Thursday, September 28, 2023

Question everything? Sensitivity tailored DIA for single cell proteomics!

Woooo! Okay - so there have been some surprises in working with actual human cells that everyone is running into as their getting going. A lot of the things you know will work from your years of doing proteomics with basically unlimited material....don't seem to work quite as well. 

And this great new paper goes through a lot of these surprises.

For bulk proteomics we've been trying to get to faster and faster instruments so we can get to smaller and smaller isolation windows, particularly for DIA. We also know from - forever - that longer gradients basically lead to a linear increase (not a 1:1 but I think it's still a line, there probably is a word for it, but I've got a bunch of deadlines) in peptide identifications. 

Check out the image at the top of the post - doubling their gradient gets them what? a 10% increase? You doubling your acquisition time for 10% more peptides? Me either. You can look at the window optimization inside, it's cool stuff. Also -- gas phase fractionation (where you make libraries on an system by doing DDA on little narrow windows of your samples, for example only doing DDA [or, I guess, DIA] from 400-600 m/z, then running that sample again and only doing 600-800 m/z, etc.,) has a lot of value.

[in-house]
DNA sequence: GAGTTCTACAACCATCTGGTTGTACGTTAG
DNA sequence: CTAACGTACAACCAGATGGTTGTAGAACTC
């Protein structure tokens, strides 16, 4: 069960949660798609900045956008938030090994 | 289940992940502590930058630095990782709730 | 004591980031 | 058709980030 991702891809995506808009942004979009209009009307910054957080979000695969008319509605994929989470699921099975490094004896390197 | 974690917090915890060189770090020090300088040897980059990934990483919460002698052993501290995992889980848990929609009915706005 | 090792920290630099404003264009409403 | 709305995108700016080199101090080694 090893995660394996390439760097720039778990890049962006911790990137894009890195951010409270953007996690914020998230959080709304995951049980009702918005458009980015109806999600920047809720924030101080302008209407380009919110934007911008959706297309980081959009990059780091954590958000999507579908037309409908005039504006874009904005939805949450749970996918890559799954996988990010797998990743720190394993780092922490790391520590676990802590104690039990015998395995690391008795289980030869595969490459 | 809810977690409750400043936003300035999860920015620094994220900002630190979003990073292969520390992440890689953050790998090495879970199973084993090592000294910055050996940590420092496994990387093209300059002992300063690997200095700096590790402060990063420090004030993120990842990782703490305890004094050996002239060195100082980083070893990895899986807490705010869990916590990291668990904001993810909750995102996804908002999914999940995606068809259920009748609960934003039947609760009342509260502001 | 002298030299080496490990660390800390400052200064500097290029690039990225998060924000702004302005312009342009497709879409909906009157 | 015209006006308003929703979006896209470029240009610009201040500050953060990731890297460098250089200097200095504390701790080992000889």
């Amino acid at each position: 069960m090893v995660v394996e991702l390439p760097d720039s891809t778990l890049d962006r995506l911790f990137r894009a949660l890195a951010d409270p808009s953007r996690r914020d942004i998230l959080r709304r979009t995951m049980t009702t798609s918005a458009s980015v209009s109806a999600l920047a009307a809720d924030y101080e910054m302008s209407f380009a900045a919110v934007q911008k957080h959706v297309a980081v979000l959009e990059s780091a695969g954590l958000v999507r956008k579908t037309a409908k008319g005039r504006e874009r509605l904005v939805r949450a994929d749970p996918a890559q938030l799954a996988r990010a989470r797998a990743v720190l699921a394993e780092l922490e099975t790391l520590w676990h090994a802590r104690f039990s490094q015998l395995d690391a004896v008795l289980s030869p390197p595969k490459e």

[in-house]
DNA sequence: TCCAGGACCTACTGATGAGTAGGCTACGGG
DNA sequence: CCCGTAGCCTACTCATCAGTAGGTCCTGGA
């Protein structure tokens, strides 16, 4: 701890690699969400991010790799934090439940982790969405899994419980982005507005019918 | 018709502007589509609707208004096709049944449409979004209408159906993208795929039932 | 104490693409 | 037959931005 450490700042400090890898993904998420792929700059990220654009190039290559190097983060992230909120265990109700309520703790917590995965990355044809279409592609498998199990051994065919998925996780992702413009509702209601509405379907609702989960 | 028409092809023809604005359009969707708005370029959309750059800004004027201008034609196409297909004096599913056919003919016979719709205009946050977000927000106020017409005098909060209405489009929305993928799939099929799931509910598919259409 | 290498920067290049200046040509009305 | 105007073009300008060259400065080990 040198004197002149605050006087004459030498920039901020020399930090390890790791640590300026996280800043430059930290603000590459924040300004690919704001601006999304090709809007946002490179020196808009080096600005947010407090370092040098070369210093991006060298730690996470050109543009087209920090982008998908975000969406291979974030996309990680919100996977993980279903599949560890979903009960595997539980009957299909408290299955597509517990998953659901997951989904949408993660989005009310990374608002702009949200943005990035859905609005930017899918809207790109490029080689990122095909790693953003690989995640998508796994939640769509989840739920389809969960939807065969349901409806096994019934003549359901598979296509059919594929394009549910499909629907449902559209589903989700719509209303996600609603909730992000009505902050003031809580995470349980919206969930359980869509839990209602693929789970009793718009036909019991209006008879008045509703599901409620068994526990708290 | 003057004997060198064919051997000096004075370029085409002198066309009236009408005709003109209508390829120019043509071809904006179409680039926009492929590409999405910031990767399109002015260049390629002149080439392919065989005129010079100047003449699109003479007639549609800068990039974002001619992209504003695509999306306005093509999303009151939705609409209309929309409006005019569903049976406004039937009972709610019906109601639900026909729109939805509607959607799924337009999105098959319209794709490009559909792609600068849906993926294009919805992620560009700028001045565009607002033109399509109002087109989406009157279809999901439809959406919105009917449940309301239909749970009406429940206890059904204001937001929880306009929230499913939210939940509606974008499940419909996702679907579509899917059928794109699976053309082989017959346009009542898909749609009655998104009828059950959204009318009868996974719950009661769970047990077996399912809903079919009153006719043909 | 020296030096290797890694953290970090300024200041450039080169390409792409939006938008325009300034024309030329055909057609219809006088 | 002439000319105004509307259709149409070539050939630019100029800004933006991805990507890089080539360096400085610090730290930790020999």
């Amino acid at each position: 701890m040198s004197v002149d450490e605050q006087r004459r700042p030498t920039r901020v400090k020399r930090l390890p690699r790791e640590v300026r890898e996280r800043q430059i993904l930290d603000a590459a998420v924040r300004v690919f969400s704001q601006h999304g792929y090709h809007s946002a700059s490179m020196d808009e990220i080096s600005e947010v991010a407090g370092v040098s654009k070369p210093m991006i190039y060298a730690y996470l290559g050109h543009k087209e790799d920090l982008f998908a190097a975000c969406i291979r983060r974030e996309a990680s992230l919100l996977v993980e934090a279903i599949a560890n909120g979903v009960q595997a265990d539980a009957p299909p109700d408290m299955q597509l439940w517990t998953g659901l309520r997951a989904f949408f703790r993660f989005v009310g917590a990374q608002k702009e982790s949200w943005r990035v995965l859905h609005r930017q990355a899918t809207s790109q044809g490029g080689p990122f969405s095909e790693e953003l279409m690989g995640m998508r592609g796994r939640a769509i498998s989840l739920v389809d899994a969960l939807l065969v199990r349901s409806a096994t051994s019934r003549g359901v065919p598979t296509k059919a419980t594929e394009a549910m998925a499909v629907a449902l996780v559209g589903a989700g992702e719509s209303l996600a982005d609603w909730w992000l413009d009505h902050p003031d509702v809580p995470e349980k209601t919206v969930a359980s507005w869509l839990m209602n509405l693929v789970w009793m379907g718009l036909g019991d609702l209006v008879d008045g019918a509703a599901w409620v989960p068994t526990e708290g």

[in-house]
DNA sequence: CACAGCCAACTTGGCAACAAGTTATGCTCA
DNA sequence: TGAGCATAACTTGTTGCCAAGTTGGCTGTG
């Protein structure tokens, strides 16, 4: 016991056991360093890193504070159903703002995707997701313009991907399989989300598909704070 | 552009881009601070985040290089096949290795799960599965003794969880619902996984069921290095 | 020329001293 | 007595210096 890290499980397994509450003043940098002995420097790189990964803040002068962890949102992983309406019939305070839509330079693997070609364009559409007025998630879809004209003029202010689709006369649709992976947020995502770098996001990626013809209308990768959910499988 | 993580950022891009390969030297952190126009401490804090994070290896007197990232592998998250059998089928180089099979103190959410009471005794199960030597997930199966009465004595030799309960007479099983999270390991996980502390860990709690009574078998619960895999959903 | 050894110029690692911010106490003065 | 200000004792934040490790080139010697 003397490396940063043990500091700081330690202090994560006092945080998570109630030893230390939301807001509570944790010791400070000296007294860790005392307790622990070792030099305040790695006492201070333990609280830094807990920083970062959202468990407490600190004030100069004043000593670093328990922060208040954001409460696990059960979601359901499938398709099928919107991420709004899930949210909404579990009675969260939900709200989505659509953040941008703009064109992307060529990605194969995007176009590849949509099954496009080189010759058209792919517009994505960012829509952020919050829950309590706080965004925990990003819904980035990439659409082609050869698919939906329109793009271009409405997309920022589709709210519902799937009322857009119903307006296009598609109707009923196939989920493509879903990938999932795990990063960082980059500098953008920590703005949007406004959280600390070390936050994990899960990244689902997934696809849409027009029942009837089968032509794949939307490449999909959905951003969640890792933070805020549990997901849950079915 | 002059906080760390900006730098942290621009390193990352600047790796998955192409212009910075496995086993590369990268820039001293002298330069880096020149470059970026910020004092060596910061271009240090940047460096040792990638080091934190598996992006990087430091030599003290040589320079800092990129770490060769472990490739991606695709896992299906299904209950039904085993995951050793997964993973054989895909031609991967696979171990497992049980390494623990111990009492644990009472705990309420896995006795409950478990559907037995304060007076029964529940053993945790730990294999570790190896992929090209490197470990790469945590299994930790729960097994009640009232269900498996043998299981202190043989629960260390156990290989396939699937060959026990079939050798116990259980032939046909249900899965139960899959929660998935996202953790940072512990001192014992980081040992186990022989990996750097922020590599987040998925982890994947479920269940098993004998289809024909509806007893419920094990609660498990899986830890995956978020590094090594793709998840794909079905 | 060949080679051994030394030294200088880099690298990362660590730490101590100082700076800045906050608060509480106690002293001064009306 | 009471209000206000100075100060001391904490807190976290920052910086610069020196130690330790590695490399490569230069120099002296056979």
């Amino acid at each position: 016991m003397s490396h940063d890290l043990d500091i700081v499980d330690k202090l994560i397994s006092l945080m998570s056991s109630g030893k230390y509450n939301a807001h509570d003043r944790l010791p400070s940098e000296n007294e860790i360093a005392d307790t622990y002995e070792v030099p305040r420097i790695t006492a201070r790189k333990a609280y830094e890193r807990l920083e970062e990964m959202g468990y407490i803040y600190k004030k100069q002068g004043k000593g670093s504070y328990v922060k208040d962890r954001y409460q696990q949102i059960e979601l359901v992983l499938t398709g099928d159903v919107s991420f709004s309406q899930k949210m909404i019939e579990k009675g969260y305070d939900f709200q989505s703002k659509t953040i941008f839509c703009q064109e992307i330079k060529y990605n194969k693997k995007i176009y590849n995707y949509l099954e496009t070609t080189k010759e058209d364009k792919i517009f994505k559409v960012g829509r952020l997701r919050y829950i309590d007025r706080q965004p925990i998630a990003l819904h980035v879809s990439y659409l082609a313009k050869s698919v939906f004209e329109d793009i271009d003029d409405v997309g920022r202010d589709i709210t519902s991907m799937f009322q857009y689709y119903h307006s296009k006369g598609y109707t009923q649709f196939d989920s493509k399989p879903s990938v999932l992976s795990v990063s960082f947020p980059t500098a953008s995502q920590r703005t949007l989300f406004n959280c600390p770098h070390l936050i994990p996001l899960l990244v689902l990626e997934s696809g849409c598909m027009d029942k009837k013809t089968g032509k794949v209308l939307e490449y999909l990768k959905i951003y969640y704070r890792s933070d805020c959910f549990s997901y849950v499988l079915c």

The coolest part here is the biology as they track the proteome of this cellular population as their differentiating. We're getting out of the methods development side right now and it's time to start rewriting some text books (or whatever they use now). 

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